"It had its fair share of bad stuff in the early noughties with the feud. It was always seen as a bad place but that was only a handful of people. I think that's what makes Limerick, the people."
Three years ago, Earls very nearly gave it all up when he came "quite close" to joining Saracens as he thought the move would benefit his family. Looking back on his decision to stay in Limerick, he is in no doubt that it was the right one.
Nowadays, the 82-times-capped winger is conscious of giving as much as possible back to the Moyross community.
With three young children, it's not always easy, but Earls understands the importance of making time for those less fortunate.
"I just got a text there this morning from the principal in Corpus Christi (primary school), Tiernan (Martin O Neill).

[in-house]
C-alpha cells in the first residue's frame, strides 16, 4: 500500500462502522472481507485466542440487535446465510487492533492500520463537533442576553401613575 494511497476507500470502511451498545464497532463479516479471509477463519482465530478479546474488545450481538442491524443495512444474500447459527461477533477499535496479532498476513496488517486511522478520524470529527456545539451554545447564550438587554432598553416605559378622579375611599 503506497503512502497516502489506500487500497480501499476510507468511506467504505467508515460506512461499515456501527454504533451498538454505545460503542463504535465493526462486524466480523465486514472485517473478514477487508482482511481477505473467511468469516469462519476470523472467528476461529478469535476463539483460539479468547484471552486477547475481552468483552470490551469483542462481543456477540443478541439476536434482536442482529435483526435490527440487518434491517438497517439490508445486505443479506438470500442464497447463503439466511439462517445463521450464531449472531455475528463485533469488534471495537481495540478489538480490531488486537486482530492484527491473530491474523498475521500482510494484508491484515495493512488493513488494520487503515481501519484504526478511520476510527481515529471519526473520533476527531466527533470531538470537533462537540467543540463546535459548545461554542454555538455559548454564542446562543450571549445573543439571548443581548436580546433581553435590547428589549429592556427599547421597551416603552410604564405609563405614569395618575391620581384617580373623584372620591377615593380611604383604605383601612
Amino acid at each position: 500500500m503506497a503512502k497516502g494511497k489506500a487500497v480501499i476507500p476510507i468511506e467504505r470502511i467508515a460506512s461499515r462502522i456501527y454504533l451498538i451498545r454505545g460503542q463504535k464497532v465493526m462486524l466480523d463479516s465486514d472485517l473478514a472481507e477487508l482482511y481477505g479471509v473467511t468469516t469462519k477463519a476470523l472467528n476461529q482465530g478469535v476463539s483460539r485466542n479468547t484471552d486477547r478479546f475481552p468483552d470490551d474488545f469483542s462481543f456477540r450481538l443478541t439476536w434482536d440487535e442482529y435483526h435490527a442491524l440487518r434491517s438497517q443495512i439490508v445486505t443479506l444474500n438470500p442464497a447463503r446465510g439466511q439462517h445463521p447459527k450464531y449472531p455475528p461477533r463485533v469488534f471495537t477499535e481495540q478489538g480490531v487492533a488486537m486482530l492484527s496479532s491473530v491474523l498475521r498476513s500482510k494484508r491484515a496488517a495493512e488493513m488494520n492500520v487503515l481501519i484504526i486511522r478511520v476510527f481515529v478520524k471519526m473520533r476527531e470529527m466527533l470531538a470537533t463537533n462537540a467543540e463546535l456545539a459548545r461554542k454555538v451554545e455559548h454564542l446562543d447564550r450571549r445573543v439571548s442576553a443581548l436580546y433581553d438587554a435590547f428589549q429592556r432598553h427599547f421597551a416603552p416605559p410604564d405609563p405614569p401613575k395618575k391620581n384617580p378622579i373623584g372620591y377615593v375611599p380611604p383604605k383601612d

"There is still some unbelievable sporting talents out in Corpus Christi and Thomond College. It's just giving them the same chance as I had.
"I want to show the kids that I grew up in this environment as well and if you have your head screwed on and you want to achieve things in life, and I know it's cheesy, but you can if you put your mind to it."
Suddenly, it becomes clearer why being from Limerick means so much to one of the Treaty City's proudest sons.
Without ever setting out to do so, Keith Earls has become a beacon of hope for the people of Moyross, and for that, he will forever be respected in the place he still calls home.